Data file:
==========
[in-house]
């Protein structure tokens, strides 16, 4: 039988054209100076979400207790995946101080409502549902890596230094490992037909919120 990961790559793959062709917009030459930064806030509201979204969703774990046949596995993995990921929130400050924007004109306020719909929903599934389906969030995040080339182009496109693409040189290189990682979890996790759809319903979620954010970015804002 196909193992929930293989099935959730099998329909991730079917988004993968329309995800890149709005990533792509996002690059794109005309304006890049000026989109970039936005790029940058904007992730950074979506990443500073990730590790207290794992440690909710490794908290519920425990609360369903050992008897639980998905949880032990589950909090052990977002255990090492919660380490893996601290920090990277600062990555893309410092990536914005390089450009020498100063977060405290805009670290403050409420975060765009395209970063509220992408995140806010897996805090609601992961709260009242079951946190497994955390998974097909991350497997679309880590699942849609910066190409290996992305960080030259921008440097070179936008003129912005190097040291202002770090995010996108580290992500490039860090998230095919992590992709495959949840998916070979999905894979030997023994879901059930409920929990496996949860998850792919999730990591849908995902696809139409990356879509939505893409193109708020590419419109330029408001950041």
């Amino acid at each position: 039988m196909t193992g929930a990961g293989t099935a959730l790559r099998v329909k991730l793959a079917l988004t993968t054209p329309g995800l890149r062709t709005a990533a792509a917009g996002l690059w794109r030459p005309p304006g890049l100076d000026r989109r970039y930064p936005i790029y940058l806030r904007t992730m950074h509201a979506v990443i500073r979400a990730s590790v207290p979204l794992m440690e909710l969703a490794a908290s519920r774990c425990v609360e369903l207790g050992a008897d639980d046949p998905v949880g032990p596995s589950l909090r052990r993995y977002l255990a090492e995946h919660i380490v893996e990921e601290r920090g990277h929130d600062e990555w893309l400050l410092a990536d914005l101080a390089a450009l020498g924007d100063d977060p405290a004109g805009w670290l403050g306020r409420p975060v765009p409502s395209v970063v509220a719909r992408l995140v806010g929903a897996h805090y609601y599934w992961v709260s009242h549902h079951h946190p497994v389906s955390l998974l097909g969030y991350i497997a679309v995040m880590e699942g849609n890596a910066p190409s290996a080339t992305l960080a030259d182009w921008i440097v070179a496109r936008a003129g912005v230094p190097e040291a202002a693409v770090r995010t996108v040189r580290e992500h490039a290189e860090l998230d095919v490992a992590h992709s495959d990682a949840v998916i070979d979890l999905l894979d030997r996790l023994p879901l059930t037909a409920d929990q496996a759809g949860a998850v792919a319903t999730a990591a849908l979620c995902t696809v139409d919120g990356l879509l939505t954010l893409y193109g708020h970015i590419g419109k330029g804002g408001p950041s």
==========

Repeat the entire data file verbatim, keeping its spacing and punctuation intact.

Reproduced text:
[in-house]
């Protein structure tokens, strides 16, 4: 039988054209100076979400207790995946101080409502549902890596230094490992037909919120 990961790559793959062709917009030459930064806030509201979204969703774990046949596995993995990921929130400050924007004109306020719909929903599934389906969030995040080339182009496109693409040189290189990682979890996790759809319903979620954010970015804002 196909193992929930293989099935959730099998329909991730079917988004993968329309995800890149709005990533792509996002690059794109005309304006890049000026989109970039936005790029940058904007992730950074979506990443500073990730590790207290794992440690909710490794908290519920425990609360369903050992008897639980998905949880032990589950909090052990977002255990090492919660380490893996601290920090990277600062990555893309410092990536914005390089450009020498100063977060405290805009670290403050409420975060765009395209970063509220992408995140806010897996805090609601992961709260009242079951946190497994955390998974097909991350497997679309880590699942849609910066190409290996992305960080030259921008440097070179936008003129912005190097040291202002770090995010996108580290992500490039860090998230095919992590992709495959949840998916070979999905894979030997023994879901059930409920929990496996949860998850792919999730990591849908995902696809139409990356879509939505893409193109708020590419419109330029408001950041």
């Amino acid at each position: 039988m196909t193992g929930a990961g293989t099935a959730l790559r099998v329909k991730l793959a079917l988004t993968t054209p329309g995800l890149r062709t709005a990533a792509a917009g996002l690059w794109r030459p005309p304006g890049l100076d000026r989109r970039y930064p936005i790029y940058l806030r904007t992730m950074h509201a979506v990443i500073r979400a990730s590790v207290p979204l794992m440690e909710l969703a490794a908290s519920r774990c425990v609360e369903l207790g050992a008897d639980d046949p998905v949880g032990p596995s589950l909090r052990r993995y977002l255990a090492e995946h919660i380490v893996e990921e601290r920090g990277h929130d600062e990555w893309l400050l410092a990536d914005l101080a390089a450009l020498g924007d100063d977060p405290a004109g805009w670290l403050g306020r409420p975060v765009p409502s395209v970063v509220a719909r992408l995140v806010g929903a897996h805090y609601y599934w992961v709260s009242h549902h079951h946190p497994v389906s955390l998974l097909g969030y991350i497997a679309v995040m880590e699942g849609n890596a910066p190409s290996a080339t992305l960080a030259d182009w921008i440097v070179a496109r936008a003129g912005v230094p190097e040291a202002a693409v770090r995010t996108v040189r580290e992500h490039a290189e860090l998230d095919v490992a992590h992709s495959d990682a949840v998916i070979d979890l999905l894979d030997r996790l023994p879901l059930t037909a409920d929990q496996a759809g949860a998850v792919a319903t999730a990591a849908l979620c995902t696809v139409d919120g990356l879509l939505t954010l893409y193109g708020h970015i590419g419109k330029g804002g408001p950041s």